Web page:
Recently I ran into a headache getting a prescription renewed by my city-based specialist. I'd called my doctor's office well in advance but then the bureaucratic runaround began.
If you look to the top of the two pages you're looking at right now (or, if you're viewing this online, the header you found it under) you'll notice you're reading The Citizen's opinion and editorial section...
As this pandemic drags on with no end in sight, it's hard not to be discouraged by a number of things many of us encounter on a daily basis: the woman going the wrong way down a one-way aisle at the grocery store...
As Americans prepare to go to the polls in just over a month's time, candidates for offices ranging from the local dog catcher to the President of the United States will proudly talk about how wonderful democracy is.
Plenty of ink has been spilled about the information age, which has since turned into the misinformation age, but it now seems the post-truth era is taking hold when it comes to basic history and facts, endangering more than the integrity...
Recently Huron County Council decided that just over a three per cent difference in prices wasn't worth keeping money here at home and instead voted to send it to a national company whose closest office is over an hour away by car.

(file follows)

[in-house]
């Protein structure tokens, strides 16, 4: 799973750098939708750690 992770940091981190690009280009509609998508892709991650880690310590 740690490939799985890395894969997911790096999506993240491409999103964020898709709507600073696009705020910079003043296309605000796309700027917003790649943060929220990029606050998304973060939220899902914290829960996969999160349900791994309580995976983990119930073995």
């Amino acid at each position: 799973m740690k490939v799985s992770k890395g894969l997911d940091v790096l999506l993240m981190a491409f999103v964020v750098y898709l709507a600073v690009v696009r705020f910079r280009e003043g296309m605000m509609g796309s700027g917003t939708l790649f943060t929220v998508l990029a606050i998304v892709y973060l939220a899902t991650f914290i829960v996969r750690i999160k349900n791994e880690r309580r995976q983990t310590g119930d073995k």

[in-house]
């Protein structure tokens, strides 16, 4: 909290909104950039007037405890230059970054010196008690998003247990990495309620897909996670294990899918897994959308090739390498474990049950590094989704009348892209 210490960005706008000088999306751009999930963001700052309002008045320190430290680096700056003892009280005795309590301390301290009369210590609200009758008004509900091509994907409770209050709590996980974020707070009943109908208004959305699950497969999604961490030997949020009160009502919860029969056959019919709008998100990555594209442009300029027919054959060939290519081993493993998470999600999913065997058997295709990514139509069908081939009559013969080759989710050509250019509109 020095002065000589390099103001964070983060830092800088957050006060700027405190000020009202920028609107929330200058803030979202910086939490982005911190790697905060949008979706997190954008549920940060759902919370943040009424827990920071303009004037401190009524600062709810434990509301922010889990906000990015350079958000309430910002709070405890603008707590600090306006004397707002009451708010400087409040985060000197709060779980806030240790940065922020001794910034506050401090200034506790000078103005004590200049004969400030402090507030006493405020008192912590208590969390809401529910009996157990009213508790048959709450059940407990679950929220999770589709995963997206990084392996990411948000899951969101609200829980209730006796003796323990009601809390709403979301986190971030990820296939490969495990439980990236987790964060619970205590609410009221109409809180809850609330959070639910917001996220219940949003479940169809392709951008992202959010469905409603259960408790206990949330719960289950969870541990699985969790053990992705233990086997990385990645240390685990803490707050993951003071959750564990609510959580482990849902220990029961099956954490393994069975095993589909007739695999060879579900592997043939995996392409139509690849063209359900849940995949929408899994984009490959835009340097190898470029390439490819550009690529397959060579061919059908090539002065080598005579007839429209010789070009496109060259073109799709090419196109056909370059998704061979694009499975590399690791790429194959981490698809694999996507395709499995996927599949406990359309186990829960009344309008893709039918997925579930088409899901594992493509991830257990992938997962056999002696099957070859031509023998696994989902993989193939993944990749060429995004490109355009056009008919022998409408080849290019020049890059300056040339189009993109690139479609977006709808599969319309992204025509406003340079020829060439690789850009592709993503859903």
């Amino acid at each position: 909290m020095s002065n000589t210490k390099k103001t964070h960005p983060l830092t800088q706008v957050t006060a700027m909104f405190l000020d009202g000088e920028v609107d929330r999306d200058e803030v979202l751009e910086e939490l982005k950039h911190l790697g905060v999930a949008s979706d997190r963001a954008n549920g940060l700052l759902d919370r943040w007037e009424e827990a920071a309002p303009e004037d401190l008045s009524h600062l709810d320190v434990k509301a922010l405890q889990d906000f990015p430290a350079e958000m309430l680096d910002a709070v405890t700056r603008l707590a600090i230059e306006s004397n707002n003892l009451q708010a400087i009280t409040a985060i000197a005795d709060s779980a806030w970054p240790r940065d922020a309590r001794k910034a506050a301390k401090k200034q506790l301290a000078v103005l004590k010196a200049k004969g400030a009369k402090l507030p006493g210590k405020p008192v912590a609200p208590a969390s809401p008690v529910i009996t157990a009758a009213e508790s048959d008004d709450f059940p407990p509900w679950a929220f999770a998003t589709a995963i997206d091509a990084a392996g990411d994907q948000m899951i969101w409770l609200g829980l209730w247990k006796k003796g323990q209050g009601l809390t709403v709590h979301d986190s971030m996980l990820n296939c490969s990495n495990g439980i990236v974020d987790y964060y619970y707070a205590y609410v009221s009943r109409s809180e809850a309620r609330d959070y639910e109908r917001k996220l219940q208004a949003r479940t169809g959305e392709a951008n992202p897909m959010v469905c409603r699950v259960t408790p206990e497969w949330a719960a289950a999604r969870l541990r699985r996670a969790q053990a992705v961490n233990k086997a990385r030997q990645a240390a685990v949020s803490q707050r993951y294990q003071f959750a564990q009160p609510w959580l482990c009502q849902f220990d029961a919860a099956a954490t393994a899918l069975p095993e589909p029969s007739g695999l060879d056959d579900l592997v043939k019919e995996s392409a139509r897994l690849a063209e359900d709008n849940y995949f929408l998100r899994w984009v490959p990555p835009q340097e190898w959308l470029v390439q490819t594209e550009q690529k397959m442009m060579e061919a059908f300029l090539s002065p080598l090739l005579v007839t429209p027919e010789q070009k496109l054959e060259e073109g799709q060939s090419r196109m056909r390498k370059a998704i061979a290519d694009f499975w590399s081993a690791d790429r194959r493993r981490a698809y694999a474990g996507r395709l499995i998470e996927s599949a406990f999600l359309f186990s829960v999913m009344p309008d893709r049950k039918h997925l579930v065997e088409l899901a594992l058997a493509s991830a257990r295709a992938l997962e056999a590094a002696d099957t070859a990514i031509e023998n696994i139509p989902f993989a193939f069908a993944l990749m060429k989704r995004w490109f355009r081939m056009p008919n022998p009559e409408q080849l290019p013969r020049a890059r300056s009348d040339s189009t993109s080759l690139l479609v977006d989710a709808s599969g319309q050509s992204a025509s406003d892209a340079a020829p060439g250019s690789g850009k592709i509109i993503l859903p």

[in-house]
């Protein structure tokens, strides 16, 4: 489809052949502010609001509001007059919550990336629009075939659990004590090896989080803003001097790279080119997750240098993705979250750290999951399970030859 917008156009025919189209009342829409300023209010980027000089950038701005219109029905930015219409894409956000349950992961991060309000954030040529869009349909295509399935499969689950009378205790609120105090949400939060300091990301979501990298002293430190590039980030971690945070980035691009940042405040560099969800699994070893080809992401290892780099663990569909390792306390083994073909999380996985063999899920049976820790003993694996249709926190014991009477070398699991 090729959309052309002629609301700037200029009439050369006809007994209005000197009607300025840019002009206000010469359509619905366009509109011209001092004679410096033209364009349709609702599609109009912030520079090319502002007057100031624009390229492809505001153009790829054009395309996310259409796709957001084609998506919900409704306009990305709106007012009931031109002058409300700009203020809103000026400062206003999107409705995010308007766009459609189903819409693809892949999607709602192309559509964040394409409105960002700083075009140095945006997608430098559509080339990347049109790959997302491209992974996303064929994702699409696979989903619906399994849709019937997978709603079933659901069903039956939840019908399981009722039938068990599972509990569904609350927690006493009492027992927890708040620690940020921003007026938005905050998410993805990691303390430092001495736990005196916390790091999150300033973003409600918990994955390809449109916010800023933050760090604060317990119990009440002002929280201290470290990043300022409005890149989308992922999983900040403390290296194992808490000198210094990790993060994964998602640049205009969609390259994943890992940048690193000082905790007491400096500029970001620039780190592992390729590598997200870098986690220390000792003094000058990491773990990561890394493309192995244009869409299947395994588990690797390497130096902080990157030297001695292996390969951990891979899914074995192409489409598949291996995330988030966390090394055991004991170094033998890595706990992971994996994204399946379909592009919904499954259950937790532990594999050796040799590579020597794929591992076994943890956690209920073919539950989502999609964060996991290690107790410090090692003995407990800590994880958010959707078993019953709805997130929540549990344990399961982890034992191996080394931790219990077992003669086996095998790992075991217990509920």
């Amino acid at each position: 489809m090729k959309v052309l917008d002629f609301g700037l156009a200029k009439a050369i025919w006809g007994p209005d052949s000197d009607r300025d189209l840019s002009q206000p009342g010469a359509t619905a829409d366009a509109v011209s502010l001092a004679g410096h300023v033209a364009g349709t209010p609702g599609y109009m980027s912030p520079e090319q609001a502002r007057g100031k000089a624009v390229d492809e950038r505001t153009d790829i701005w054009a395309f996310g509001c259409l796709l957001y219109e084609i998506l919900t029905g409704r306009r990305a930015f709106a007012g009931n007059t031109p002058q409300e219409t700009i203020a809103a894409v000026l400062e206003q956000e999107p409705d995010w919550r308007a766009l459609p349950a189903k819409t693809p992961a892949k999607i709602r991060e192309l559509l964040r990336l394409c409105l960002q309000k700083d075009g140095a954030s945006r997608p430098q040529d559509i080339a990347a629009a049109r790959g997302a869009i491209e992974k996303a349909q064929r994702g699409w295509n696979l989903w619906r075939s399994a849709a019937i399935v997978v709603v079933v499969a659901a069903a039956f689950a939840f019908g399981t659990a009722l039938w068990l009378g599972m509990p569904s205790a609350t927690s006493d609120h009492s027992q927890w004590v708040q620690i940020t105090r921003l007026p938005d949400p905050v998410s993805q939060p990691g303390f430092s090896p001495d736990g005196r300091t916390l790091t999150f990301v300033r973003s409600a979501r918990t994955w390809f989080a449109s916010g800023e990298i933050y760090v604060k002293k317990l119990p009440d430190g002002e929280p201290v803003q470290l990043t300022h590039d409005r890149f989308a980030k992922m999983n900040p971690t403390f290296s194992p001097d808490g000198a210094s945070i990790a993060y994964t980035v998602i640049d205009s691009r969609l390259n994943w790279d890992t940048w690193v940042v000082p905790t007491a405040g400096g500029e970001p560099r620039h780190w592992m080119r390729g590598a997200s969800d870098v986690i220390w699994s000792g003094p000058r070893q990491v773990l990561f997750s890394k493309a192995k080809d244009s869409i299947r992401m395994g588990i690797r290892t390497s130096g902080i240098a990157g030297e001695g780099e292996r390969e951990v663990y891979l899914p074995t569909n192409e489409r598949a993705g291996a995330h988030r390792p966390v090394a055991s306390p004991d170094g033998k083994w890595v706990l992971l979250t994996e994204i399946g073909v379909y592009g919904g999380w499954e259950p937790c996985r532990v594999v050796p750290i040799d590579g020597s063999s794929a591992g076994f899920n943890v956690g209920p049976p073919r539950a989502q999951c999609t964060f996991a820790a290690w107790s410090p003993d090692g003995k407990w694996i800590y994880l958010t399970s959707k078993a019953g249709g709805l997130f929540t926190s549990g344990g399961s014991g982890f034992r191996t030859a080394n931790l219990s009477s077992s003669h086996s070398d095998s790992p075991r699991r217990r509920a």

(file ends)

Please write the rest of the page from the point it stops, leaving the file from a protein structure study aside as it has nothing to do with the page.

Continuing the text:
It took some nerve for four Conservative premiers to fly into Ottawa last week and hold a news conference at which they demanded the federal government increase healthcare transfers to the provinces, but they have a point.
Earlier this month, 11 first-year students were dismissed from Northeastern University in Boston after they failed to follow physical distancing rules.
Late last week I came across a headline that made me think. It struck at something that has always stuck in my craw -- a real us-and-them concept that makes you wonder what goes on in the other houses
The defining emotion of our time seems to be anger. People are angry about having to wear masks to fight the spread of COVID-19. People are angry against police treatment of Black and Indigenous people.
As I was researching some story ideas for this week's editorial board meeting, I perused my regular news sites which include the BBC where, if you're looking for Canada, you have to click the tab that says "US & Canada".
What a difference 20 years can make. I don't mean that in the overarching manner so we can talk about the internet, social media and cell phones; I mean it in terms of 20 years that profoundly changed this community forever.
One of the fascinating side effects of the current pandemic is the lessons we've learned about how complicated and interconnected our world is.
While both my editor Shawn and I have shared some of the bad experiences we have had as journalists over the past few weeks in our editorial spaces, I hope that everyone realizes that the good outweighs the bad...
Students studying journalism, in Canada at least, are made to understand that they are an important part of the democratic system -- that the best way to have good government is to have informed voters...
Though I didn't necessarily plan it out this way, here is the third installment in somewhat of a series on media literacy and a bit of a peek behind the curtain detailing what it's like to be a reporter these days.